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Jean Toomer: Additional Poems

Song of the Son

Pour O pour that parting soul in song, 
O pour it in the sawdust glow of night, 
Into the velvet pine-smoke air to-night, 
And let the valley carry it along. 
And let the valley carry it along. 

O land and soil, red soil and sweet-gum tree, 
So scant of grass, so profligate of pines, 
Now just before an epoch's sun declines 
Thy son, in time, I have returned to thee, 
Thy son, I have in time returned to thee. 

In time, for though the sun is setting on 
A song-lit race of slaves, it has not set; 
Though late, O soil, it is not too late yet 
To catch thy plaintive soul, leaving, soon gone, 
Leaving, to catch thy plaintive soul soon gone. 

O Negro slaves, dark purple ripened plums, 
Squeezed, and bursting in the pine-wood air, 
Passing, before they stripped the old tree bare 
One plum was saved for me, one seed becomes 

An everlasting song, a singing tree, 
Caroling softly souls of slavery, 
What they were, and what they are to me, 
Caroling softly souls of slavery. 

Harvest Song

I am a reaper whose muscles set at sundown. All 
        my oats are cradled. 
But I am too chilled, and too fatigued to bind them. 
        And I hunger. 

I crack a grain between my teeth. I do not taste it. 
I have been in the fields all day. My throat is dry. 
        I hunger. 

My eyes are caked with dust of oatfields at harvest-time. 
I am a blind man who stares across the hills, seeking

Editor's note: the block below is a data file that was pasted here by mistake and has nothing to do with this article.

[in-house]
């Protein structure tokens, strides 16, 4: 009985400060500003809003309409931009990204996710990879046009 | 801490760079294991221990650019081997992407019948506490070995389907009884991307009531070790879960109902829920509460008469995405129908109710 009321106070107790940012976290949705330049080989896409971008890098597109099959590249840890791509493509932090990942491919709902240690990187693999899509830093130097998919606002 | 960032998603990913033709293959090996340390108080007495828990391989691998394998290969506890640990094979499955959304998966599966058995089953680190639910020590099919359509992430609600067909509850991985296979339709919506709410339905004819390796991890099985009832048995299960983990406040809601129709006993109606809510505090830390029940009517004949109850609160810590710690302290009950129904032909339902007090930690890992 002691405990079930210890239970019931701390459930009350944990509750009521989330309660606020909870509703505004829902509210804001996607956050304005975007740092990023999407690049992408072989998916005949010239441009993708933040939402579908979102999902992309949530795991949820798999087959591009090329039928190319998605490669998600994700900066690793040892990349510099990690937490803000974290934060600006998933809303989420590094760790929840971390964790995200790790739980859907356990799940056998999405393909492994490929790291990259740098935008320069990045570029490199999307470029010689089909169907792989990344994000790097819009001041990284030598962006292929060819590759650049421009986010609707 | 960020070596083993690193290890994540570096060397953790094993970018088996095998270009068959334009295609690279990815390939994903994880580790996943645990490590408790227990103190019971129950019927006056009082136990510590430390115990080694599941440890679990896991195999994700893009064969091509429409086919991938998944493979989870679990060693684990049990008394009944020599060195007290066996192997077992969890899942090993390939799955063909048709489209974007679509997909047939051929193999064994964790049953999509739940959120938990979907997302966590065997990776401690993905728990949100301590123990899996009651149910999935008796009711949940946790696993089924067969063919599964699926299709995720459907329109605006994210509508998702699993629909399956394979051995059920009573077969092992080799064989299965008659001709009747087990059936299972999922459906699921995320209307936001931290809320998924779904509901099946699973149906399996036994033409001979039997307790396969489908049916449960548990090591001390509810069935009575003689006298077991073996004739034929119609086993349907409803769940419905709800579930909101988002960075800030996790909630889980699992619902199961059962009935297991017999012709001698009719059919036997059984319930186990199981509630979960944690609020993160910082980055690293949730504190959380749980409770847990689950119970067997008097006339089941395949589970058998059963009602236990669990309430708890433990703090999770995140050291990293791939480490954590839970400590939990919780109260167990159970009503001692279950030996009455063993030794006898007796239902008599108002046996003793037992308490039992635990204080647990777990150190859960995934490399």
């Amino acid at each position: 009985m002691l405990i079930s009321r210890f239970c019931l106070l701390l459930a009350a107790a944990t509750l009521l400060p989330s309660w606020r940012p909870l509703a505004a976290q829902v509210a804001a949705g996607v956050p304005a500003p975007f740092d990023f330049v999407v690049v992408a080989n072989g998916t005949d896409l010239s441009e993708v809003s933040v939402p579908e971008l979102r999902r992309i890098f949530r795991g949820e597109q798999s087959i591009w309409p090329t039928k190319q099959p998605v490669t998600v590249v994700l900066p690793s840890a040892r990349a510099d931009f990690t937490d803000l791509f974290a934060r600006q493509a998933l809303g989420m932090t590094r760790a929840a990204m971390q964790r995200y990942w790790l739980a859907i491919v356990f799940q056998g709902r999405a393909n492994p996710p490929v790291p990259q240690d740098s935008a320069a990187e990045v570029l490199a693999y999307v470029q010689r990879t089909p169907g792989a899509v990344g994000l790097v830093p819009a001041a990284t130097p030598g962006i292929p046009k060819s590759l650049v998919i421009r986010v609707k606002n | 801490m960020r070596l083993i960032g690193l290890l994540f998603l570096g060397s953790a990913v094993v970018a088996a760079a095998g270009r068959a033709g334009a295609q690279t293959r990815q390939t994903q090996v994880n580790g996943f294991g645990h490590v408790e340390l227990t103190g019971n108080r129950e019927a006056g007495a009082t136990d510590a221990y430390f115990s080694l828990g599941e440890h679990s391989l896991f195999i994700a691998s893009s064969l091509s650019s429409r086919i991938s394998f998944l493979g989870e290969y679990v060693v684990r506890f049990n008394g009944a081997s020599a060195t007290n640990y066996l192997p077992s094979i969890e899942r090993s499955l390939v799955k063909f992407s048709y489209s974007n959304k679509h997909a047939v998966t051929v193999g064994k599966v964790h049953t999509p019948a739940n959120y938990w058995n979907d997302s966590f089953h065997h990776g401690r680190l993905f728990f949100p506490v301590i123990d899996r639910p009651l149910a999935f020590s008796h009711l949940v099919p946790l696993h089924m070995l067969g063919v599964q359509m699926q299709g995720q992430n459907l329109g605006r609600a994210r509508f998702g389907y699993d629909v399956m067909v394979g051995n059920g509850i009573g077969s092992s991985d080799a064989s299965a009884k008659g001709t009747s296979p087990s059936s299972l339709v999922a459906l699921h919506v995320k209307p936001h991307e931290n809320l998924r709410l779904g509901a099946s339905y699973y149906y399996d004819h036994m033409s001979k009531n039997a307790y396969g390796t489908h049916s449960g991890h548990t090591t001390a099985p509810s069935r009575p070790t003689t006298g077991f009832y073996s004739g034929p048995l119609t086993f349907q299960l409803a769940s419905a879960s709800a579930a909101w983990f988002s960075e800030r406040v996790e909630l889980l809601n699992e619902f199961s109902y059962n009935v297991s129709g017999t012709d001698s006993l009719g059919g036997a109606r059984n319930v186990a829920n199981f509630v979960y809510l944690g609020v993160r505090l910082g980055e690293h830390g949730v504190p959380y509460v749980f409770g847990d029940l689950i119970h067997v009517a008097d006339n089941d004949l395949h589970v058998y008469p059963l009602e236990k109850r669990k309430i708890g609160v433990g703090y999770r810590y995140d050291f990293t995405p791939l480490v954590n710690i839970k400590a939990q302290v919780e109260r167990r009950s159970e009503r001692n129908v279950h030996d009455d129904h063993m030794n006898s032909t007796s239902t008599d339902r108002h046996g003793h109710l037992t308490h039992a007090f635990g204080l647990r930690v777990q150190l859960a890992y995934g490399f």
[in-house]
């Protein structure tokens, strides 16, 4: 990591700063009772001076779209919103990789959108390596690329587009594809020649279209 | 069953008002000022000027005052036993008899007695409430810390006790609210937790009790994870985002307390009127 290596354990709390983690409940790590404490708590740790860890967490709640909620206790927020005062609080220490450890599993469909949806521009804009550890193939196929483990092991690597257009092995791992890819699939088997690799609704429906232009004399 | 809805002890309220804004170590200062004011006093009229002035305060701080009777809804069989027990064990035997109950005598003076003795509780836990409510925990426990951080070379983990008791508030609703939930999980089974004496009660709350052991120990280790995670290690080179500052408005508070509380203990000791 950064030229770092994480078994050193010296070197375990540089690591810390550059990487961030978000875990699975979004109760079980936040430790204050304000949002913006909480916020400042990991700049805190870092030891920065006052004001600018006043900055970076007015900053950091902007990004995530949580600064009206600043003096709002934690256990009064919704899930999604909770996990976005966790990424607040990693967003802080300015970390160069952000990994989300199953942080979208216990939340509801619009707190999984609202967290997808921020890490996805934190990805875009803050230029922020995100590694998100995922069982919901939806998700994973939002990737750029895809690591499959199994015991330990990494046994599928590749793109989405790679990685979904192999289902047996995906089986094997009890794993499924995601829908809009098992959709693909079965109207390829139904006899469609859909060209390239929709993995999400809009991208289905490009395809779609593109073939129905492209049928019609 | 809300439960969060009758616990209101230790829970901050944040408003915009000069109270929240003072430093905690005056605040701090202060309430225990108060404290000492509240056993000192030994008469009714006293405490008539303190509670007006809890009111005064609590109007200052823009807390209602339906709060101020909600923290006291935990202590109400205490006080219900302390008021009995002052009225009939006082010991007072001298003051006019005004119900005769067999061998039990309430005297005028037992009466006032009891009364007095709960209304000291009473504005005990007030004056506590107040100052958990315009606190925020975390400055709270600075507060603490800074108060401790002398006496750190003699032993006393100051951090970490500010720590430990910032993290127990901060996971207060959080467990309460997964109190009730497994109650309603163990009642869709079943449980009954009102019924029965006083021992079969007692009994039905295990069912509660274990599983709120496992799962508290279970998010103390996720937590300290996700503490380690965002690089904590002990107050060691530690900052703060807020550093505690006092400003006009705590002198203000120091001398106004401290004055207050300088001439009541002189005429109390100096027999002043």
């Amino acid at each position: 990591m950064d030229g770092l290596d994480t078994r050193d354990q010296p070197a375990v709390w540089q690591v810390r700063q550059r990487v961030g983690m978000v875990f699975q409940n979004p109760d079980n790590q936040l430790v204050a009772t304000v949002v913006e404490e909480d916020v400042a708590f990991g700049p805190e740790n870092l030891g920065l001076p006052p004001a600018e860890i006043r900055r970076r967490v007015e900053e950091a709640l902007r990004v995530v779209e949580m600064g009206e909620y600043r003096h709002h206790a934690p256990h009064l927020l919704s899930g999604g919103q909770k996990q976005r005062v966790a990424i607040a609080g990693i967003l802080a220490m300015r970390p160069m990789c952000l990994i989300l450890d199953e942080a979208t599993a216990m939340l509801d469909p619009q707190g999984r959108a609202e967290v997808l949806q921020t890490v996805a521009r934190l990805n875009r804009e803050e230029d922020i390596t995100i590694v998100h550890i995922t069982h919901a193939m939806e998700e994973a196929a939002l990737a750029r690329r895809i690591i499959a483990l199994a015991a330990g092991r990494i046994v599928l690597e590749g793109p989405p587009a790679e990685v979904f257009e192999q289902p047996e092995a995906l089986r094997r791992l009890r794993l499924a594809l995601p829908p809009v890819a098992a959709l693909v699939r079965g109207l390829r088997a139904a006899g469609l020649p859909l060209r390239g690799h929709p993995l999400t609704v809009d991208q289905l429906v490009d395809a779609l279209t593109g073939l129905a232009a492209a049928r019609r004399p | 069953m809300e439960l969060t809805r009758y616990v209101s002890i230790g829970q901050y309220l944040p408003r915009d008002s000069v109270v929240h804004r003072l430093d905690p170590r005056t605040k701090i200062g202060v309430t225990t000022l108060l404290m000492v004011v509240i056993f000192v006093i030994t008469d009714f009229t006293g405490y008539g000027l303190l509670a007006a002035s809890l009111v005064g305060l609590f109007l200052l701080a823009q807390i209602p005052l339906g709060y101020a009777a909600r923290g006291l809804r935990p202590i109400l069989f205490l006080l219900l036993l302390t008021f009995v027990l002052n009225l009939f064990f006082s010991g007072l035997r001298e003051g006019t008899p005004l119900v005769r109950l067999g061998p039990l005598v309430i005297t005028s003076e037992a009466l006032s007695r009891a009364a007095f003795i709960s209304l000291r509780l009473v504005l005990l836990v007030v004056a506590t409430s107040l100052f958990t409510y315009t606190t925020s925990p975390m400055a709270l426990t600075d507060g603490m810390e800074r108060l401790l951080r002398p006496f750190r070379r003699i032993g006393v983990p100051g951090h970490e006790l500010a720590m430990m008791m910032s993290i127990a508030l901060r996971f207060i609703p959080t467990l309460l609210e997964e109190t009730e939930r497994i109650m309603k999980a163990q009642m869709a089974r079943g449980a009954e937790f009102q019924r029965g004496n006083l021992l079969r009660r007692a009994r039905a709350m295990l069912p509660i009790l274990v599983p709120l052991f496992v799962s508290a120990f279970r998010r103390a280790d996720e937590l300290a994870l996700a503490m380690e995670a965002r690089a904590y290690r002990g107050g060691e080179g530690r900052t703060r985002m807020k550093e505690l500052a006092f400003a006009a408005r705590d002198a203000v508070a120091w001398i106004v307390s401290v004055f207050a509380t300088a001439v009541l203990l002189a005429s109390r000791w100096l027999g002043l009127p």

stack'd fields of other harvesters. 

It would be good to see them . . crook'd, split, and 
        iron-ring'd handles of the scythes. It would be 
        good to see them, dust-caked and blind. I hunger. 

(Dusk is a strange fear'd sheath their blades are dull'd in.) 
My throat is dry. And should I call, a cracked grain 
        like the oats . . . eoho-- 

I fear to call. What should they hear me, and offer 
        me their grain, oats, or wheat, or corn? I have 
        been in the fields all day. I fear I could not taste 
        it. I fear knowledge of my hunger. 

My ears are caked with dust of oatfields at harvest-time. 
I am a deaf man who strains to hear the calls of other 
        harvesters whose throats are also dry. 

It would be good to hear their songs . . reapers of 
        the sweet-stalk'd cane, cutters of the corn . . 
        even though their throats cracked and the 
        strangeness of their voices deafened me. 

I hunger. My throat is dry. Now that the sun has 
        set and I am chilled, I fear to call. (Eoho, my 

I am a reaper. (Eoho!) All my oats are cradled. 
        But I am too fatigued to bind them. And I hunger. 
        I crack a grain. It has no taste to it. 
        My throat is dry . . . 

O my brothers, I beat my palms, still soft, against the 
        stubble of my harvesting. (You beat your soft 
        palms, too.) My pain is sweet. Sweeter than 
        the oats or wheat or corn. It will not bring me 
        knowledge of my hunger.

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